pino independence is, of course, the inde- tariff out of politics is the same as asking pendence of Cuba. Cuba has conducted
Cuba has conducted for taxation without representation. her affairs moderately well (though a But it is wise for the Committee of Ways second intervention was necessary) yet and Means, which frames the tariff, to hire not so brilliantly as to encourage the the best economic and accounting help it experiment with a people less homogeneous can get. It does not make much differand more backward than the Cubans, ence what this help is called. Similarly, people, moreover, living on many different the other committees of Congress should islands, speaking many different tongues, have a great deal more assistance than with different and conflicting religions. they have. There is as much need of a
There are two logical things to do with scientific non-partisan expenditures board the Philippines: (1) to get rid of them and to help the committee on appropriations all responsibility for them; (2) to ac- as there is of a tariff board. cept them and responsibility for them. Most of the committees of Congress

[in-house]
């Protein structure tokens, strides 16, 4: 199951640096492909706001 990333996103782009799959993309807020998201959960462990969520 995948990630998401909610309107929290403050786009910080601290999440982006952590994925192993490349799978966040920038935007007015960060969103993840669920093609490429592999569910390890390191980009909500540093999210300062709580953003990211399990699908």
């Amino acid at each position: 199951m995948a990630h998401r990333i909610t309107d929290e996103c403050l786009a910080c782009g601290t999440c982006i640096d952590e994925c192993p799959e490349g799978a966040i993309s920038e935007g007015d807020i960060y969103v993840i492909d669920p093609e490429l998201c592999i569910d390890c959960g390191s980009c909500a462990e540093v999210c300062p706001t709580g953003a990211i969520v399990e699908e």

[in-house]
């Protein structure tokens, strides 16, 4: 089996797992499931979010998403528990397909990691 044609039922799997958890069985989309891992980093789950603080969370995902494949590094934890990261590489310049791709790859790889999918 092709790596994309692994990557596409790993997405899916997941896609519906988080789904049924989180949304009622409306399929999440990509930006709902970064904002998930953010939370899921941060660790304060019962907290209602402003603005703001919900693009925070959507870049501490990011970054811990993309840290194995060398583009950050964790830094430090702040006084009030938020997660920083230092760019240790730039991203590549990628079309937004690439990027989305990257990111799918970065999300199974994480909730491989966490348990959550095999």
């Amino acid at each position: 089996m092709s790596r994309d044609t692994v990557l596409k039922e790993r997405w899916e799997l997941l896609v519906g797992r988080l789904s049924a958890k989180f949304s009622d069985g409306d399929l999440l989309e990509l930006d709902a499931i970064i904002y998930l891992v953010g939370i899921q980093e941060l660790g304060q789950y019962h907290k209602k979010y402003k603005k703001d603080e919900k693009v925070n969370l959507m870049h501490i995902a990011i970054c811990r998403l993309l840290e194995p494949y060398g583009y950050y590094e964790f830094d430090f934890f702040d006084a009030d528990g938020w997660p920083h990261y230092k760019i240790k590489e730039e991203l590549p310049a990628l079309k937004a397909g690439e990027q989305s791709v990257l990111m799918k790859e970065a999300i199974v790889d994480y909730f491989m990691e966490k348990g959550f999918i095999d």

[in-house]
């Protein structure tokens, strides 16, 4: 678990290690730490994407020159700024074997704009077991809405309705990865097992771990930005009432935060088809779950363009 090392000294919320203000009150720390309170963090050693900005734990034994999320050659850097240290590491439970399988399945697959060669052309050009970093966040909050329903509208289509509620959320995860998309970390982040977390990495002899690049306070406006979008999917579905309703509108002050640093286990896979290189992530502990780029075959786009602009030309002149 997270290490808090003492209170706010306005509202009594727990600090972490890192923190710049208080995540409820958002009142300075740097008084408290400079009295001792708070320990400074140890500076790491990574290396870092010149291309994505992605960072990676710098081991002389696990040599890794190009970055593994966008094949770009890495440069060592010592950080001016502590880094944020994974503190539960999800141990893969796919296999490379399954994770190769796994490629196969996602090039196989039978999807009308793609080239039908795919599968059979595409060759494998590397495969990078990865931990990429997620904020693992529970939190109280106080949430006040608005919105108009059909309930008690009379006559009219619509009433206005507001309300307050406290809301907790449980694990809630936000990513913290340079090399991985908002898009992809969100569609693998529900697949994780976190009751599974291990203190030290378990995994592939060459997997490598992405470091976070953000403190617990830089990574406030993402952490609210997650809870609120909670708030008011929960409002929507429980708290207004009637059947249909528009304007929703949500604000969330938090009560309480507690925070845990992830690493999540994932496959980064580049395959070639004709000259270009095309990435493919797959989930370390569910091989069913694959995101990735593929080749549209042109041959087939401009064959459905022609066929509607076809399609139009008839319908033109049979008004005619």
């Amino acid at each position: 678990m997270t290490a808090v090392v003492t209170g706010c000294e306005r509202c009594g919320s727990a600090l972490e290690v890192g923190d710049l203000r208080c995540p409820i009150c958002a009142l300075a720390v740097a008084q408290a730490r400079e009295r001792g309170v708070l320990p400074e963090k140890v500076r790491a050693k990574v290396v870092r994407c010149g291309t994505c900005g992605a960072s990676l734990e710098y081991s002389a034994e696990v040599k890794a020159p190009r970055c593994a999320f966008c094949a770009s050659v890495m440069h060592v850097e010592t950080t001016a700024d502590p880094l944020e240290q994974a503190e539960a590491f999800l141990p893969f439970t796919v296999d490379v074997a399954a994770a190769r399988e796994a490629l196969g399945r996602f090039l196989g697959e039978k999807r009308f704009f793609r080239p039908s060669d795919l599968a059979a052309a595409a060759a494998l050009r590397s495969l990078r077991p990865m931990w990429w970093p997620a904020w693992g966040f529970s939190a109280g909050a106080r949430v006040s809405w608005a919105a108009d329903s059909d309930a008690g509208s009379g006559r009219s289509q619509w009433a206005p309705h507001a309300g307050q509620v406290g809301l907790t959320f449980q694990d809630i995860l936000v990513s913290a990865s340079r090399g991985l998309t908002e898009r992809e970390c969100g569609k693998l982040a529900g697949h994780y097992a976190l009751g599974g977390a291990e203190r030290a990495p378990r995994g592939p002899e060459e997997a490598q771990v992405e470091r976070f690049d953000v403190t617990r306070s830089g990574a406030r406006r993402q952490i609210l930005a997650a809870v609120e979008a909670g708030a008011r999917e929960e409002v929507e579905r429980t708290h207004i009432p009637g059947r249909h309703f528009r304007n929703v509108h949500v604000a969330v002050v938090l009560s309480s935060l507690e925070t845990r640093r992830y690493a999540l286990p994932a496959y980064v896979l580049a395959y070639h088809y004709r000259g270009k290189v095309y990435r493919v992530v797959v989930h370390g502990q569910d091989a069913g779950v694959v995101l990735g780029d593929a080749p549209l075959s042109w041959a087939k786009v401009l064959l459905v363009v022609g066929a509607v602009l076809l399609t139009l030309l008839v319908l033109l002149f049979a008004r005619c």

If we traded the Islands for the British should employ more expert assistance just West Indies we might get rid of responsi- as other men of large affairs do. And it bility for them, for it would descend on does no particular harm to attach to these England; but unless we pass the responsi- men the high-sounding adjectives "scienbility on to some other nation it will re- tific" and "non-partisan.' main with us. The Filipinos cannot take it.
LOOKING BACKWARD-AND FORANOTHER TARIFF BOARD
WARD R. TAFT, when he was President, RESIDENT WILSON, in his adappointed a non-partisan scientific dress in New York City before the tariff commission to study the
Railway Business Association on difference in cost of production in this January 27th, and Mr. James A. Farrell, country and abroad so that a Republican president of the United States Steel CorCongress could have the facts on which poration, in his address in New Orleans beto make an accurately protective tariff. fore the National Foreign Trade Council on The Democratic House of Representatives the same day both called attention to the very naturally abolished this board be- changed economic position of the United cause it did not want information on how States and to the necessity for an adjustto make a protective tariff.